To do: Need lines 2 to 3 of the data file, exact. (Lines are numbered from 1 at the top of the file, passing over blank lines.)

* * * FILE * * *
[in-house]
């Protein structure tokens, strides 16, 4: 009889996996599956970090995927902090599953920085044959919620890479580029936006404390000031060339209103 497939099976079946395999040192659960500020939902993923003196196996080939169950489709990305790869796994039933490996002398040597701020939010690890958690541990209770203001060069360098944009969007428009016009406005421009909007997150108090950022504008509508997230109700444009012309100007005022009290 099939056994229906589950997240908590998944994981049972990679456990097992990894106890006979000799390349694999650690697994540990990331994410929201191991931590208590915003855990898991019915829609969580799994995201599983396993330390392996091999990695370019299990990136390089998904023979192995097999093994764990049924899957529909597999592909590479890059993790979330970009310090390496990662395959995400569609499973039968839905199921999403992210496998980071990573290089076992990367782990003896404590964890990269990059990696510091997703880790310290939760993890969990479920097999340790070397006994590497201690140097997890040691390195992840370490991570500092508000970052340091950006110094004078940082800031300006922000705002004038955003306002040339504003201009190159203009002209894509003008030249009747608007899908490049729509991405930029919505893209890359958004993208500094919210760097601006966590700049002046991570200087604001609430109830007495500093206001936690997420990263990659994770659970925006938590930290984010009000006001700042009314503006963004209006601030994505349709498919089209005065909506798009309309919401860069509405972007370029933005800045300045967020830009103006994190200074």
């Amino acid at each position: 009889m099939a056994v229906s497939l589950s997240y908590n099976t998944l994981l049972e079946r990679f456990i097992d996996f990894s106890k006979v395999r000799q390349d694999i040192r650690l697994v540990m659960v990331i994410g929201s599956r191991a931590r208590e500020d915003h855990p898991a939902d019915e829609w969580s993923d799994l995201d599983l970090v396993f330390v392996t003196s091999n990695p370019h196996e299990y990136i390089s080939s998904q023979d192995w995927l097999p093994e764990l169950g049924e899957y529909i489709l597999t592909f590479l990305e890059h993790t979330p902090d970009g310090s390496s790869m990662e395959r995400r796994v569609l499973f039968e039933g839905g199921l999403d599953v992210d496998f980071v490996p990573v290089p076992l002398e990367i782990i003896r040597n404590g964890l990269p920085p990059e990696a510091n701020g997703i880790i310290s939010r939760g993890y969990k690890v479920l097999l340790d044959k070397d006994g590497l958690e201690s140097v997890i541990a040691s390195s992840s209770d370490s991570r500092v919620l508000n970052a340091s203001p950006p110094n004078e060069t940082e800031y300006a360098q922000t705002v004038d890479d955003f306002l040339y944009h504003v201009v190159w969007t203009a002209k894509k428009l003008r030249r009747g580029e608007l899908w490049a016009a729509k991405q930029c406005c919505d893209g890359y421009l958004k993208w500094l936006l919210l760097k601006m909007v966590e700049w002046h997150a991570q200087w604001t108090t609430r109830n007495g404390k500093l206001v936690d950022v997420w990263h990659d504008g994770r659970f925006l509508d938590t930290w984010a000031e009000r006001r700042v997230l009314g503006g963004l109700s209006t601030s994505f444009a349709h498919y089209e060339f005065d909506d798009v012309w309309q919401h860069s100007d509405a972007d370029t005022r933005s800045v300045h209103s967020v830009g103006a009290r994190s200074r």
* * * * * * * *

């Protein structure tokens, strides 16, 4: 009889996996599956970090995927902090599953920085044959919620890479580029936006404390000031060339209103 497939099976079946395999040192659960500020939902993923003196196996080939169950489709990305790869796994039933490996002398040597701020939010690890958690541990209770203001060069360098944009969007428009016009406005421009909007997150108090950022504008509508997230109700444009012309100007005022009290 099939056994229906589950997240908590998944994981049972990679456990097992990894106890006979000799390349694999650690697994540990990331994410929201191991931590208590915003855990898991019915829609969580799994995201599983396993330390392996091999990695370019299990990136390089998904023979192995097999093994764990049924899957529909597999592909590479890059993790979330970009310090390496990662395959995400569609499973039968839905199921999403992210496998980071990573290089076992990367782990003896404590964890990269990059990696510091997703880790310290939760993890969990479920097999340790070397006994590497201690140097997890040691390195992840370490991570500092508000970052340091950006110094004078940082800031300006922000705002004038955003306002040339504003201009190159203009002209894509003008030249009747608007899908490049729509991405930029919505893209890359958004993208500094919210760097601006966590700049002046991570200087604001609430109830007495500093206001936690997420990263990659994770659970925006938590930290984010009000006001700042009314503006963004209006601030994505349709498919089209005065909506798009309309919401860069509405972007370029933005800045300045967020830009103006994190200074």
């Amino acid at each position: 009889m099939a056994v229906s497939l589950s997240y908590n099976t998944l994981l049972e079946r990679f456990i097992d996996f990894s106890k006979v395999r000799q390349d694999i040192r650690l697994v540990m659960v990331i994410g929201s599956r191991a931590r208590e500020d915003h855990p898991a939902d019915e829609w969580s993923d799994l995201d599983l970090v396993f330390v392996t003196s091999n990695p370019h196996e299990y990136i390089s080939s998904q023979d192995w995927l097999p093994e764990l169950g049924e899957y529909i489709l597999t592909f590479l990305e890059h993790t979330p902090d970009g310090s390496s790869m990662e395959r995400r796994v569609l499973f039968e039933g839905g199921l999403d599953v992210d496998f980071v490996p990573v290089p076992l002398e990367i782990i003896r040597n404590g964890l990269p920085p990059e990696a510091n701020g997703i880790i310290s939010r939760g993890y969990k690890v479920l097999l340790d044959k070397d006994g590497l958690e201690s140097v997890i541990a040691s390195s992840s209770d370490s991570r500092v919620l508000n970052a340091s203001p950006p110094n004078e060069t940082e800031y300006a360098q922000t705002v004038d890479d955003f306002l040339y944009h504003v201009v190159w969007t203009a002209k894509k428009l003008r030249r009747g580029e608007l899908w490049a016009a729509k991405q930029c406005c919505d893209g890359y421009l958004k993208w500094l936006l919210l760097k601006m909007v966590e700049w002046h997150a991570q200087w604001t108090t609430r109830n007495g404390k500093l206001v936690d950022v997420w990263h990659d504008g994770r659970f925006l509508d938590t930290w984010a000031e009000r006001r700042v997230l009314g503006g963004l109700s209006t601030s994505f444009a349709h498919y089209e060339f005065d909506d798009v012309w309309q919401h860069s100007d509405a972007d370029t005022r933005s800045v300045h209103s967020v830009g103006a009290r994190s200074r």